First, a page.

Ayckbourn's Confusions at the BT
Studio offers its audience variations on the vagaries and difficulties
of communication. Although it dates only from 1974, the intervening
years have seen such changes in our expectations of the way we talk to
and about one another that some of the attitudes on display seem really
Corpus Christi Owlets have chosen three of the five playlets that make up the whole of Confusions, and in them the human urge to communicate comes over loud and clear, though unsurprisingly compromised if not stymied by frailty of character in the guise of self-absorption, with its consequent inattention to other people's feelings that amounts almost to cruelty. So the fraught and infantilized Lucy, worn down by childcare duties and living permanently in her dressing gown, discovers a simple yet effective way of dealing with her nosy neighbours – turning them into them naughty children needing their noses wiped and their bottoms smacked. This material rather set the tone for the whole – neither quite interesting nor quite funny enough, and there were problems of basic audibility and diction that were surprising given the tiny Studio space. But I liked Miriam Tomusk's misplaced neighbourly concern.
The scene now shifted – commendably smartly – to a business-class hotel where Joshua Fine's Harry, a boozy would-be Lothario, was on the prowl for a hook-up and not too fussy whether the key to his room was picked up by Paula (Aisling Taylor) or her colleague (Mary Lobo). The search for communication, both verbal and sexual, was almost pitiful to behold as the words poured out of Harry and we squirmed in our seats at the crassness and egotism of it all. The problem here was twofold: the stream of verbiage was neither captivating nor – again – funny enough, and the passivity of his two bored listeners all the more surprising. The script here showed its age badly since behavioural attitudes and gender politics have moved on so far and so fast in the intervening 44 years that the whole set-up seemed, to me anyway, merely gross. Aisling Taylor's part here hardly stretched her, but she suggested latent talent.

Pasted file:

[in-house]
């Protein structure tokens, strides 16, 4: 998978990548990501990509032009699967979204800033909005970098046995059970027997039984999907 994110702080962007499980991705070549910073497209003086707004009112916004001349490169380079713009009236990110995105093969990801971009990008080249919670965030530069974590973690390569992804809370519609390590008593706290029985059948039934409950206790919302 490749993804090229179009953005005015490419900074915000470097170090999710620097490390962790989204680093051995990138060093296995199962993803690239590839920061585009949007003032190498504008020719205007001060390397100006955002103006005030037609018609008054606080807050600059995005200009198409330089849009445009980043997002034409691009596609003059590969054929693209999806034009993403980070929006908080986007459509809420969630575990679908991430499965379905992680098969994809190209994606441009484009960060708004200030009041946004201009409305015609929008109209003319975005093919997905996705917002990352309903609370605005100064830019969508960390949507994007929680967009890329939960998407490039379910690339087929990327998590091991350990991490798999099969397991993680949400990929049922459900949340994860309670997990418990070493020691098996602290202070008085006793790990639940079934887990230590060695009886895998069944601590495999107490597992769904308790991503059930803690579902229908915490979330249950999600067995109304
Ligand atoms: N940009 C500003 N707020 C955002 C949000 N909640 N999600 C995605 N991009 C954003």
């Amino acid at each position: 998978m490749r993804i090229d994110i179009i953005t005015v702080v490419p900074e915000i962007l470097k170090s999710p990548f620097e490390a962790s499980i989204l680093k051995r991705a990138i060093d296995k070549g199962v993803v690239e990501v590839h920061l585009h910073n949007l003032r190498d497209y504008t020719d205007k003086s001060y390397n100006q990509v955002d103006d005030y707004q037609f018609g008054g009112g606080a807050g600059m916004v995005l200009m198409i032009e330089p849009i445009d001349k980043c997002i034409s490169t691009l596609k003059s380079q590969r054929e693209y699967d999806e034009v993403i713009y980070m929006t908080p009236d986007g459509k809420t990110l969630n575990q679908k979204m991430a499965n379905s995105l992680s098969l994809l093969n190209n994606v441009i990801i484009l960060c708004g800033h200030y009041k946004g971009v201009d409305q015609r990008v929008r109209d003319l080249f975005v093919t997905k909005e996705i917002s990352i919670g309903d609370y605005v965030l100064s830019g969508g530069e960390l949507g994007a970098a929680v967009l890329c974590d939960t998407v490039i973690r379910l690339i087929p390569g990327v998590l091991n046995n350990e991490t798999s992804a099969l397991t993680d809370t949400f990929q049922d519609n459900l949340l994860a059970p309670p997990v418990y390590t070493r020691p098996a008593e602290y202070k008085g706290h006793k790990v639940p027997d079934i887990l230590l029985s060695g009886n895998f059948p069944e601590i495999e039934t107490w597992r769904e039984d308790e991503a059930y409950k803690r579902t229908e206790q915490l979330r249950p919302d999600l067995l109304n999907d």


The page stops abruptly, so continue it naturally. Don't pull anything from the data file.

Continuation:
In the third segment, we moved on to a restaurant where two couples united by a hidden connection are having lunch. The presence of a would-be comic waiter is a linking device, but in this one the roadblock to communication is provided by a misunderstanding of identity, that mainstay of comedy and farce, and the characteristic Ayckbourn trick of cross-cutting conversations, here between the two dining tables. The direction (Caleb Barron and Jake Rich) of the switches from table to table and of the menu ordering was hardly snappy enough to avoid some flat spots, so that when the revelation arrived it fell a bit flat. But there was opportunity to commend the acting of Hugo Cook, and I especially enjoyed the energy of Mary Lobo, both here and in segment 2, who ought to go on to bigger roles in the future.
The Owlets have made a decent attempt here on material
that's out of the ordinary for Oxford student drama just now - it seems
almost bizarre to describe an Ayckbourn play thus. But there's no
reason why student companies should be trooping after one another to
drink from the very same water-hole, so in a sense there was pleasant
originality on offer here.